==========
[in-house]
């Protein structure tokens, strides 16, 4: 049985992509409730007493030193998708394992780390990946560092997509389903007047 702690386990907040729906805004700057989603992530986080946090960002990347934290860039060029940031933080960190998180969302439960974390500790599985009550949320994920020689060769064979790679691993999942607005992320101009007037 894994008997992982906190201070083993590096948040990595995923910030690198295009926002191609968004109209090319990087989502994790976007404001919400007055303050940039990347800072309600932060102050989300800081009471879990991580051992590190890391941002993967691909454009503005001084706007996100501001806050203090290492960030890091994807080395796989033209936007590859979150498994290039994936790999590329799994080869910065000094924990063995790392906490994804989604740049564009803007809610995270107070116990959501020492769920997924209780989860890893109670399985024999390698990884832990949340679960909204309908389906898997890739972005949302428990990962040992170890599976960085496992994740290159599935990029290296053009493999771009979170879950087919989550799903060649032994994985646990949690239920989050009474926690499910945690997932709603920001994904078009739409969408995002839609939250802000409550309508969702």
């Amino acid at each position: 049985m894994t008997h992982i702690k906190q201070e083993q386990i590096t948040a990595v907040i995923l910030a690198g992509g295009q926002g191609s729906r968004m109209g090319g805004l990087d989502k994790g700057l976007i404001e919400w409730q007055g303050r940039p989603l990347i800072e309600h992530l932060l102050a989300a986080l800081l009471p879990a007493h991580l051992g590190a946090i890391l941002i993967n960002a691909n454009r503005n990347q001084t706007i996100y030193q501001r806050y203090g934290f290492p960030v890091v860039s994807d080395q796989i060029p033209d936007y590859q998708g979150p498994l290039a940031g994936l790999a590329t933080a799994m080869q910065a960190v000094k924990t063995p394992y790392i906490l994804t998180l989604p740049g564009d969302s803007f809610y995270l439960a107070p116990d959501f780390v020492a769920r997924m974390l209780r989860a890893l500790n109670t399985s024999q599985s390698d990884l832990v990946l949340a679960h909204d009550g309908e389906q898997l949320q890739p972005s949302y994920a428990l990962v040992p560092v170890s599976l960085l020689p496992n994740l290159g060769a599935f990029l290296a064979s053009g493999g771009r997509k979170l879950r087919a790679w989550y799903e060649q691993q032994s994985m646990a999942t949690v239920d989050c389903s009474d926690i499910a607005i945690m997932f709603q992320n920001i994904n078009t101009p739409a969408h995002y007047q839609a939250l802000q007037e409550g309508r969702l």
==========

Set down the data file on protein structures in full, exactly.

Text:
[in-house]
């Protein structure tokens, strides 16, 4: 049985992509409730007493030193998708394992780390990946560092997509389903007047 702690386990907040729906805004700057989603992530986080946090960002990347934290860039060029940031933080960190998180969302439960974390500790599985009550949320994920020689060769064979790679691993999942607005992320101009007037 894994008997992982906190201070083993590096948040990595995923910030690198295009926002191609968004109209090319990087989502994790976007404001919400007055303050940039990347800072309600932060102050989300800081009471879990991580051992590190890391941002993967691909454009503005001084706007996100501001806050203090290492960030890091994807080395796989033209936007590859979150498994290039994936790999590329799994080869910065000094924990063995790392906490994804989604740049564009803007809610995270107070116990959501020492769920997924209780989860890893109670399985024999390698990884832990949340679960909204309908389906898997890739972005949302428990990962040992170890599976960085496992994740290159599935990029290296053009493999771009979170879950087919989550799903060649032994994985646990949690239920989050009474926690499910945690997932709603920001994904078009739409969408995002839609939250802000409550309508969702």
């Amino acid at each position: 049985m894994t008997h992982i702690k906190q201070e083993q386990i590096t948040a990595v907040i995923l910030a690198g992509g295009q926002g191609s729906r968004m109209g090319g805004l990087d989502k994790g700057l976007i404001e919400w409730q007055g303050r940039p989603l990347i800072e309600h992530l932060l102050a989300a986080l800081l009471p879990a007493h991580l051992g590190a946090i890391l941002i993967n960002a691909n454009r503005n990347q001084t706007i996100y030193q501001r806050y203090g934290f290492p960030v890091v860039s994807d080395q796989i060029p033209d936007y590859q998708g979150p498994l290039a940031g994936l790999a590329t933080a799994m080869q910065a960190v000094k924990t063995p394992y790392i906490l994804t998180l989604p740049g564009d969302s803007f809610y995270l439960a107070p116990d959501f780390v020492a769920r997924m974390l209780r989860a890893l500790n109670t399985s024999q599985s390698d990884l832990v990946l949340a679960h909204d009550g309908e389906q898997l949320q890739p972005s949302y994920a428990l990962v040992p560092v170890s599976l960085l020689p496992n994740l290159g060769a599935f990029l290296a064979s053009g493999g771009r997509k979170l879950r087919a790679w989550y799903e060649q691993q032994s994985m646990a999942t949690v239920d989050c389903s009474d926690i499910a607005i945690m997932f709603q992320n920001i994904n078009t101009p739409a969408h995002y007047q839609a939250l802000q007037e409550g309508r969702l």